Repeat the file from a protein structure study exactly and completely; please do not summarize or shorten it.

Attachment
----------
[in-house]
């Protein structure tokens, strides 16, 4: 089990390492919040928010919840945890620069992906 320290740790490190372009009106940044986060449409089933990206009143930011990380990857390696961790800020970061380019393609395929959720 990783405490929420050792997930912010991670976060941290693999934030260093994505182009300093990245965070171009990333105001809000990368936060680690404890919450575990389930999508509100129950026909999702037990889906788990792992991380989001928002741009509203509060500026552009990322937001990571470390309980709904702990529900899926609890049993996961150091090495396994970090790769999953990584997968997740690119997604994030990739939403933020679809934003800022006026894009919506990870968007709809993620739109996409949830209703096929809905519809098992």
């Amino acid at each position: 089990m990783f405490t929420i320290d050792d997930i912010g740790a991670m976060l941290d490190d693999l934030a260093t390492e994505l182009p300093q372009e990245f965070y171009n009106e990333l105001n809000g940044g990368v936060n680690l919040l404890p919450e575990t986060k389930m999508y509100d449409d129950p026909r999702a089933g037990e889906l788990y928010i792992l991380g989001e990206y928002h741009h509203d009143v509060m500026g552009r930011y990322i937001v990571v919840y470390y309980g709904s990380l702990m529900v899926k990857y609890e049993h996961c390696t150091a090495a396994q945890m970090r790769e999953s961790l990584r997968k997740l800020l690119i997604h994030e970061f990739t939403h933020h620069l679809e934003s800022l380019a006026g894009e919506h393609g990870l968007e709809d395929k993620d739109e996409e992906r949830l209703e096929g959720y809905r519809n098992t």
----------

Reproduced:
[in-house]
């Protein structure tokens, strides 16, 4: 089990390492919040928010919840945890620069992906 320290740790490190372009009106940044986060449409089933990206009143930011990380990857390696961790800020970061380019393609395929959720 990783405490929420050792997930912010991670976060941290693999934030260093994505182009300093990245965070171009990333105001809000990368936060680690404890919450575990389930999508509100129950026909999702037990889906788990792992991380989001928002741009509203509060500026552009990322937001990571470390309980709904702990529900899926609890049993996961150091090495396994970090790769999953990584997968997740690119997604994030990739939403933020679809934003800022006026894009919506990870968007709809993620739109996409949830209703096929809905519809098992």
């Amino acid at each position: 089990m990783f405490t929420i320290d050792d997930i912010g740790a991670m976060l941290d490190d693999l934030a260093t390492e994505l182009p300093q372009e990245f965070y171009n009106e990333l105001n809000g940044g990368v936060n680690l919040l404890p919450e575990t986060k389930m999508y509100d449409d129950p026909r999702a089933g037990e889906l788990y928010i792992l991380g989001e990206y928002h741009h509203d009143v509060m500026g552009r930011y990322i937001v990571v919840y470390y309980g709904s990380l702990m529900v899926k990857y609890e049993h996961c390696t150091a090495a396994q945890m970090r790769e999953s961790l990584r997968k997740l800020l690119i997604h994030e970061f990739t939403h933020h620069l679809e934003s800022l380019a006026g894009e919506h393609g990870l968007e709809d395929k993620d739109e996409e992906r949830l209703e096929g959720y809905r519809n098992t």